College Students' Perceptions of University Identification and Football Game Day Attire

By Crosby, Melanie; Kim, Soyoung et al. | College Student Journal, December 2006 | Go to article overview

College Students' Perceptions of University Identification and Football Game Day Attire


Crosby, Melanie, Kim, Soyoung, Hathcote, Jan, College Student Journal


The purpose of this study was to determine the rationale behind football game day attire and to establish whether organizational identification, perceived organizational prestige, and game day participation influenced clothing choice. By identifying the game day clothing habits of female college students attending Division I-A schools throughout the United States, four factors (fashion consciousness, desire for comfort, desire for uniqueness, and spirit-seeking behavior) were found to influence game day attire. Football game day participation was found to be the strongest predictor of football clothing choice.

It was not until 1869 that the first intercollegiate football game was played between Princeton and Rutgers. Today, almost 100 years since the inception of the NCAA (National Collegiate Athletic Association), the sport of football flourishes as one of the most popular and most profitable of collegiate games. For the first time in a decade, college football moved ahead of the NBA as America's third most favorite sport (McClain, 2004). College football has also become big business, generating millions of dollars for universities and colleges each year (Spaulding & Eddy, 1996).

Under NCAA guidelines, colleges and universities are placed into three divisions (I, II, III) according to school size and number and types of sports played. Division I (D-I) is the highest level of intercollegiate athletics sanctioned by the NCAA. Schools that have football programs are further divided into Division I-A or Division I-AA. D-IA schools are the major collegiate powers, with larger budgets, more elaborate facilities, and higher number of athletic scholarships. Smaller schools which sponsor fewer sports and draw smaller crowds are placed into one of the two remaining divisions, with Division III schools offering no financial aid related to students' athletic ability (The National Collegiate Athletic Association, 2005).

Each division is made up of many conference groups, which are determined primarily by history and location. Although rules and regulations are uniform throughout, rituals, practices, and fans differ according to the country region in which a school is located. Therefore, attending a college football game becomes a cultural experience depending on where the game is played. Because clothing is a major outlet for demonstrating school spirit, it would be expected that game day attire would also differ according to region and would depend on the rituals, practices, and fans of the college/university being represented. By identifying the game day clothing habits of female college students attending Division I-A schools throughout the United States, this study attempts to determine whether significant game day apparel differences exist among Bowl Championship Series (BCS) conferences.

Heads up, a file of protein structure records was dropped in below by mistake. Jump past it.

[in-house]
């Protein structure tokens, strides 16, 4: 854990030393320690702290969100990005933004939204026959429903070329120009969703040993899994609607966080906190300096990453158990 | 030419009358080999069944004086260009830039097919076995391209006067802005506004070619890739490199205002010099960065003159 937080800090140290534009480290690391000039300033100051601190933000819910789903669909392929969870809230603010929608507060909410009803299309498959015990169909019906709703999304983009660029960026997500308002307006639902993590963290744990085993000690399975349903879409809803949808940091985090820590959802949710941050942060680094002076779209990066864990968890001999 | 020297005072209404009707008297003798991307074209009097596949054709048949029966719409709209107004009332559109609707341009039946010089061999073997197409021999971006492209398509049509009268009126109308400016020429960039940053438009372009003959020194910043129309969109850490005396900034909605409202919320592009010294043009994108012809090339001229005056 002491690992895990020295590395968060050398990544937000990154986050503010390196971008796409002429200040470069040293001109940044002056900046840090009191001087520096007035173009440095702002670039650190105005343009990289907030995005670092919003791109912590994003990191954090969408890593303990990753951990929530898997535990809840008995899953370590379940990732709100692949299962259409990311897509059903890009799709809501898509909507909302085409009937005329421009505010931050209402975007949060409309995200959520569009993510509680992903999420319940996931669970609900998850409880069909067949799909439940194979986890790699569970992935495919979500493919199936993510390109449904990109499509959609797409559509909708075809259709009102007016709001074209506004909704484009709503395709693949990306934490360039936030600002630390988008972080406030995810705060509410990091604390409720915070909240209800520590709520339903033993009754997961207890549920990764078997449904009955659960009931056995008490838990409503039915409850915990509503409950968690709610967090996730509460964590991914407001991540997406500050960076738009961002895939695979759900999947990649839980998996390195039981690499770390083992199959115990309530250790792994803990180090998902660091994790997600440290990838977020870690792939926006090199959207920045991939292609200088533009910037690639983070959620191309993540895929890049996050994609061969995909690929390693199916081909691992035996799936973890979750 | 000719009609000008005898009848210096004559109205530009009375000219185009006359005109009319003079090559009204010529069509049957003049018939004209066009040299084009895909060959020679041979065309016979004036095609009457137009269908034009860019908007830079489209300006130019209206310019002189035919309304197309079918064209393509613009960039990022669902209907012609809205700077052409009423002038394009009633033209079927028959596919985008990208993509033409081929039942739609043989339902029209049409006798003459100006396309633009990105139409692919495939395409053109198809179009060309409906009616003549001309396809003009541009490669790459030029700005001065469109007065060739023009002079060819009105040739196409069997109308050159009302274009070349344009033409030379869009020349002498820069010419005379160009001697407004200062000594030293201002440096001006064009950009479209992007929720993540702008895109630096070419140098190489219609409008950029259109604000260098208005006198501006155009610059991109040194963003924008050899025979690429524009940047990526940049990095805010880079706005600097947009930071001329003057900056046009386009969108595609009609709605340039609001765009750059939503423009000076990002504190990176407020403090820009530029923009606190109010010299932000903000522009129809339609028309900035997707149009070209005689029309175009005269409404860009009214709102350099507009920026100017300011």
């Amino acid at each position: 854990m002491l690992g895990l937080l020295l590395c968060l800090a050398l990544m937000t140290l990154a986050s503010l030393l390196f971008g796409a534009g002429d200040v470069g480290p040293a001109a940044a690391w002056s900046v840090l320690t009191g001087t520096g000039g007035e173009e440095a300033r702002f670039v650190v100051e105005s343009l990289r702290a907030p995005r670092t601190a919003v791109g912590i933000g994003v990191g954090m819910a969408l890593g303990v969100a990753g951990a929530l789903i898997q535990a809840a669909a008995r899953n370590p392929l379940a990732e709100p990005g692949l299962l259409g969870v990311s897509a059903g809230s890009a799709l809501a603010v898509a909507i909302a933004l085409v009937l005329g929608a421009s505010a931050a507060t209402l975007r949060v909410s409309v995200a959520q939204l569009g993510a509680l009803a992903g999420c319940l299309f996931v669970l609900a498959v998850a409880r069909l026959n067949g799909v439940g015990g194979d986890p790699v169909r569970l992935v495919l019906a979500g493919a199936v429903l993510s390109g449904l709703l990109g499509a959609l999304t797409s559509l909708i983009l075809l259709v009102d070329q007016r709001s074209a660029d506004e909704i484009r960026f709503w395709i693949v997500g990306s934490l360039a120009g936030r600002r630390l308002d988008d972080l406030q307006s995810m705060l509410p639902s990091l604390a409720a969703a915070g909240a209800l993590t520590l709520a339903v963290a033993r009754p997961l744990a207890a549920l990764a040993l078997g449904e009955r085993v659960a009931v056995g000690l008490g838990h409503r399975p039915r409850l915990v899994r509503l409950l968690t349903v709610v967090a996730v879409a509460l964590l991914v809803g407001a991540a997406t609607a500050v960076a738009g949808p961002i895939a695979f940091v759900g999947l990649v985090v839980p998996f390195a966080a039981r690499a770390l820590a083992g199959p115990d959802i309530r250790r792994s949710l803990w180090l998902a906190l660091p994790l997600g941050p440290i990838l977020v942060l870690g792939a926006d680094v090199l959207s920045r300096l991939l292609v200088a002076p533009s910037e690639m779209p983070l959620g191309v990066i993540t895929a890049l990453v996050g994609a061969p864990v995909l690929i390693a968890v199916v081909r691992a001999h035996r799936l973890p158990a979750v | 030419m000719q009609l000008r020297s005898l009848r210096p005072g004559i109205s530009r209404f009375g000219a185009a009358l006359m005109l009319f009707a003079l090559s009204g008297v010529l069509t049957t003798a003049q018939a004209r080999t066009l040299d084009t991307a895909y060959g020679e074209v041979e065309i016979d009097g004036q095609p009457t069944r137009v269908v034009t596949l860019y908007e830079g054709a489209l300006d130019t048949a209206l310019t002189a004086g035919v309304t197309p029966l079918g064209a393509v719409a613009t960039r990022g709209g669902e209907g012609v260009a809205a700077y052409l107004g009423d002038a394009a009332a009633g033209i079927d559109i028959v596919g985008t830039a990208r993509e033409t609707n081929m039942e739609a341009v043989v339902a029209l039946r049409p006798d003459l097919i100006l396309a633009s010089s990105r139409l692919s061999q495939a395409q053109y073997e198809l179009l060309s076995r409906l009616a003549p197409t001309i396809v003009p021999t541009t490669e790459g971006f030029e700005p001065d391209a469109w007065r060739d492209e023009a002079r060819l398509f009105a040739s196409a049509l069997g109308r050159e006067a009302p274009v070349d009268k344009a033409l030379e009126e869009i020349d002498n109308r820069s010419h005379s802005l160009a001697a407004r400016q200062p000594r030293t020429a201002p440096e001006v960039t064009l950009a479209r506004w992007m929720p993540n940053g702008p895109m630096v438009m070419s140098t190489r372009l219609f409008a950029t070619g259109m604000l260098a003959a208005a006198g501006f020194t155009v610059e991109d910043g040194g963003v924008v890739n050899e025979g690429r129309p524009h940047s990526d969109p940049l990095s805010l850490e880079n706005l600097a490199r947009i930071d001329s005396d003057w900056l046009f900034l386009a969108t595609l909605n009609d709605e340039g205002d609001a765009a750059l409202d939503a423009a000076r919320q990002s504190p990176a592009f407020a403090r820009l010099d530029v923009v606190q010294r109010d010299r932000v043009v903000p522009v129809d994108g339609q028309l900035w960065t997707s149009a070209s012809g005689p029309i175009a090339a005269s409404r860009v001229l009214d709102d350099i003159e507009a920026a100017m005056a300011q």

Division I-A schools are divided into the following six conferences: Southeastern Conference (SEC), Atlantic Coast Conference (ACC), Big East Conference, Big 12 Conference, Big 10 Conference, and the PAC-10 Conference. Data were gathered from one school in each of the six conferences (see Table 1). As much as possible, larger schools with historically strong football organizations were chosen. The 2004 post season standings indicate that each school chosen for the current study finished within the top half of each of their respective conferences.

Organizational Identification

Organizational Identification, which has firm roots in the social identity theory (Tajfel, 1978; Tajfel & Turner, 1979), is concerned with the perception of 'oneness' with a particular organization (Ashforth & Mael, 1989; Mael & Ashforth, 1992). Identification with an organization often involves the perception of shared prototypical characteristics, virtues and flaws (Weinreich, 1983), and allows a person to perceive him or herself as psychologically intertwined with the fate of the group, thereby sharing in successes and failures, and common destinies. …

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